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So, the physio update...

Just got home, after getting myself in such a state I was sick before setting off. :frowning:

Mixed news, really.

As suspected, she WON’T raise or switch the medication. She didn’t think my feet felt all that stiff (not surprising, really, as I’d taken every muscle relaxant in the house, including baclofen and double dose of diazepam - for the anxiety).

She thought it would have been better to see what it was like untreated. Well, I did wonder that, but they could have said so, couldn’t they?

I got told off for not doing my stretches - of course. I told her I already do them several times a week, and how far I walk, but she said: “No, it’s EVERY time you pass the bottom of the stairs”. Can’t see myself keeping up with that very long - or at all!

But we’re also going to try orthotics. She thinks it might not be spasticity at all, but that there’s something structurally wrong with my feet. (Hmmm, so why did Baclofen ever help, then, if it’s not spasticity?)

So it was either wait another month, or she had a cancellation at the orthotics clinic tomorrow.

She asked if it would be too anxiety-provoking to go back two days running, but I thought probably better that than have another whole month to worry. So I said I’d take the cancellation.

On the transport side, it all worked out well, as the volunteer driver turned up on time, didn’t get all snotty when it was obvious I could walk, and only charged me £2.50 return, when I’d been told it would be £4.70! I gave him £3 anyway, and thought it was still a bargain (bus probably would have been more than £2, and wouldn’t have been door-to-door, and I probably would have been standing in the cold for ages, and panicking in case it didn’t turn up).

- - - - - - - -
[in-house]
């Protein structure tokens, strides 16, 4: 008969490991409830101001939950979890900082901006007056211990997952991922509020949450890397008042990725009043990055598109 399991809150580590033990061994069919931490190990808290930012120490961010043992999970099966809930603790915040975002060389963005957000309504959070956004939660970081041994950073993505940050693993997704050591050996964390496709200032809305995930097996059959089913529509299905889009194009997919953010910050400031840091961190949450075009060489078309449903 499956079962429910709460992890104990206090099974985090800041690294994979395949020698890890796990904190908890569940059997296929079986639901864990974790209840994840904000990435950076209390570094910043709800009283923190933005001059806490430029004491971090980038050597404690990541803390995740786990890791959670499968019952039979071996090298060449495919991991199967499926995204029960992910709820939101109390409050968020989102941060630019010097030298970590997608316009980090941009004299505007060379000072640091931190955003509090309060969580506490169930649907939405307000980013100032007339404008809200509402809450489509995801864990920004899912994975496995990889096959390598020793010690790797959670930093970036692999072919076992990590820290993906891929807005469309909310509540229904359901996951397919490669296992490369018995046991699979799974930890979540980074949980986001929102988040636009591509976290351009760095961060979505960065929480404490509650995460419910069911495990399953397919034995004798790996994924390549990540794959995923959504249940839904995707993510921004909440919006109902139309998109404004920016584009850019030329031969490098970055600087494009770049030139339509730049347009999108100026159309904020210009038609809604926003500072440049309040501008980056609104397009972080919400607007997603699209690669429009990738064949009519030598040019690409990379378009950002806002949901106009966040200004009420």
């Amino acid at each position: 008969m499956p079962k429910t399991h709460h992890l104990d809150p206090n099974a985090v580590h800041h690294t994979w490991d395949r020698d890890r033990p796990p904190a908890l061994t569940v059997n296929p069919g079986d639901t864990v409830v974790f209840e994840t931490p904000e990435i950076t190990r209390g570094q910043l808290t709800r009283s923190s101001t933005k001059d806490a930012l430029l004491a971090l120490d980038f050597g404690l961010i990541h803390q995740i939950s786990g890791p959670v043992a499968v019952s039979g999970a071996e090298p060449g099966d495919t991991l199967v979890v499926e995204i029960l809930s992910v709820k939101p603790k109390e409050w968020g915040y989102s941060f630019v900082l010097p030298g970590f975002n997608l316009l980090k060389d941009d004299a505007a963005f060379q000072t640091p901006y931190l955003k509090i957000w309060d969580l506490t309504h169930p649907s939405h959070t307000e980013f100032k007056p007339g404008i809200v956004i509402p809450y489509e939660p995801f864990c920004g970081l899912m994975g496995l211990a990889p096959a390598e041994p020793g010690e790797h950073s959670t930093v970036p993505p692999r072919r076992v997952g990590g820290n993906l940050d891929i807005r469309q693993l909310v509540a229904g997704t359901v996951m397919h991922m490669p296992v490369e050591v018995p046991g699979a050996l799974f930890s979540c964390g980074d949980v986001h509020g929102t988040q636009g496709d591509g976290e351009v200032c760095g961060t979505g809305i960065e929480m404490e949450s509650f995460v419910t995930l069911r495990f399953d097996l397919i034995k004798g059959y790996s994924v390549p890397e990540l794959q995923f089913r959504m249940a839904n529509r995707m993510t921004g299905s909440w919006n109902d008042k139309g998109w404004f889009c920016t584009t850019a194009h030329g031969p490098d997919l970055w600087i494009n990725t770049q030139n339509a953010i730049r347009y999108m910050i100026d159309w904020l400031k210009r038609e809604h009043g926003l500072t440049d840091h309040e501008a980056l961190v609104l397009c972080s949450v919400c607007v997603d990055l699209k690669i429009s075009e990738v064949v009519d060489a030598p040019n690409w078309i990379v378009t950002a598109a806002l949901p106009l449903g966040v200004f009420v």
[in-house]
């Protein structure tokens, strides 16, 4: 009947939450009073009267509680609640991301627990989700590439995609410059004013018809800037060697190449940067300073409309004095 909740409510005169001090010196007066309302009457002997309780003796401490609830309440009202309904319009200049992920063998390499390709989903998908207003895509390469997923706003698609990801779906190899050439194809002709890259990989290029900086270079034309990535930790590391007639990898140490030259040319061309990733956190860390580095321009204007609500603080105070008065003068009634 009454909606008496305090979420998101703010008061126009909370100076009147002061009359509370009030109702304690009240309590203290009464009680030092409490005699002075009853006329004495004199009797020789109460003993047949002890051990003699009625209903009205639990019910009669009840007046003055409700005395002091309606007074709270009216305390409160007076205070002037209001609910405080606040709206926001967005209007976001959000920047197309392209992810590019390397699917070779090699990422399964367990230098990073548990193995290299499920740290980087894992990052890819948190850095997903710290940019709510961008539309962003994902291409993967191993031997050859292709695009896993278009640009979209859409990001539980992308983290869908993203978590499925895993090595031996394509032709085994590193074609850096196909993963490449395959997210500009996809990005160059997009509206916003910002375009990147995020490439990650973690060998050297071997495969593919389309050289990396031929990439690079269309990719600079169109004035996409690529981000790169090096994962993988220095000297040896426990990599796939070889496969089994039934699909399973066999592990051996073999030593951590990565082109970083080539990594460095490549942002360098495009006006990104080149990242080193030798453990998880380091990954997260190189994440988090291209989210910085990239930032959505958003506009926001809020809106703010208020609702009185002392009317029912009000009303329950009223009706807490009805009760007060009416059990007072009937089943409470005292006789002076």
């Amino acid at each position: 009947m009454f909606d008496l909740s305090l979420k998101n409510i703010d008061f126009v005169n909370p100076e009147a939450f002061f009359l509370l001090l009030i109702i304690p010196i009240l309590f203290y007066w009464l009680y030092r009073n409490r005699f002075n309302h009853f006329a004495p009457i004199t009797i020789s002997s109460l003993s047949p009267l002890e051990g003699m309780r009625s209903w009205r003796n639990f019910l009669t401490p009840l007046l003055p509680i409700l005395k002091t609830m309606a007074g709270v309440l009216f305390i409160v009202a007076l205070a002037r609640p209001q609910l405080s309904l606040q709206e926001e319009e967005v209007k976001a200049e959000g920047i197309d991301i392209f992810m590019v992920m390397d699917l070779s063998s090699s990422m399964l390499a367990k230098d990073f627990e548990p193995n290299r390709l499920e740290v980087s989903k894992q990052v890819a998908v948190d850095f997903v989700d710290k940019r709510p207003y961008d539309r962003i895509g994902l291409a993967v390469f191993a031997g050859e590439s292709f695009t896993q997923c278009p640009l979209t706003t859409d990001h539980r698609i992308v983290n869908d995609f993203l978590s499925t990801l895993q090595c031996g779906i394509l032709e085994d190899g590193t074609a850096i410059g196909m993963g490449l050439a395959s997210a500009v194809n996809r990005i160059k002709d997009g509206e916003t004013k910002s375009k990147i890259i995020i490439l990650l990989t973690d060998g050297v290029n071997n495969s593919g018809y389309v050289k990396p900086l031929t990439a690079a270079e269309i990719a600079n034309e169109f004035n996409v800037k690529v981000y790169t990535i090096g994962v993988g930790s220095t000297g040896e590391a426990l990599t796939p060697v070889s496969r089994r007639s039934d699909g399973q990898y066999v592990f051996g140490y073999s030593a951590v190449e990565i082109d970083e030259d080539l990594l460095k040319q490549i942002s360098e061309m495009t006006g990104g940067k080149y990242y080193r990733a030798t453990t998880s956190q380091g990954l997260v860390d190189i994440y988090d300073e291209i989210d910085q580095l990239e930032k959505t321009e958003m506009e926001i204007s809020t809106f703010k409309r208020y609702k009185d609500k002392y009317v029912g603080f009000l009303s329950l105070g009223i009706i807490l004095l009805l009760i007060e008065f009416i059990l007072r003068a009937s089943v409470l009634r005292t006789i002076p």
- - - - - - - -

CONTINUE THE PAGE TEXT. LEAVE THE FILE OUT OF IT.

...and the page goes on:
Better still, the driver has agreed to do the run again tomorrow. We tried to book it through the proper channels, but they said: “It’s far too late now: all the worksheets have already gone out!”

I said: “Well, I’m not doing it on purpose, the hospital have only just asked if I can come back tomorrow!”

My driver said: “Their loss: just because they can’t do it, doesn’t mean to say I can’t.”

He said he is still insured, whether it goes through their books or not, so he’d pick me up tomorrow. It’s also convenient for him, because he does other volunteer work, tending the garden at the hospital. So whilst I was in the appointment, he wasn’t bored, but visiting the garden! Win-win.

I asked: “Won’t they get snotty if they find out you accepted work privately?”

He said: “I don’t care if they do or not! We gave them the chance; they said no! If they’re saying they can’t do it because the right bit of paper wasn’t in place by the right time, that’s their problem. We played fair, and gave them first crack, so they can’t complain if somebody else does it!”

I fully agree with all that. If the charity is saying they couldn’t possibly arrange anything at that short notice, but their driver is saying: “It’s perfectly fine by me!”, I don’t see why he shouldn’t go ahead.

So tomorrow, I will have private transport, NOT booked through the charity.

Also it was really interesting that he took half the time the taxi usually takes, so clearly I’ve been scammed all these years, and they were deliberately taking the longest route possible, to bump up the fare.

Tina

x

Hi Tina, well I’m glad it worked out ok’ish. The ‘structurely wrong with your feet’ bit sounds very iffy. Surely you would have been born like that? Anyway at least you went and you can pat yourself on the back for that.

Taxi driver sounds very nice!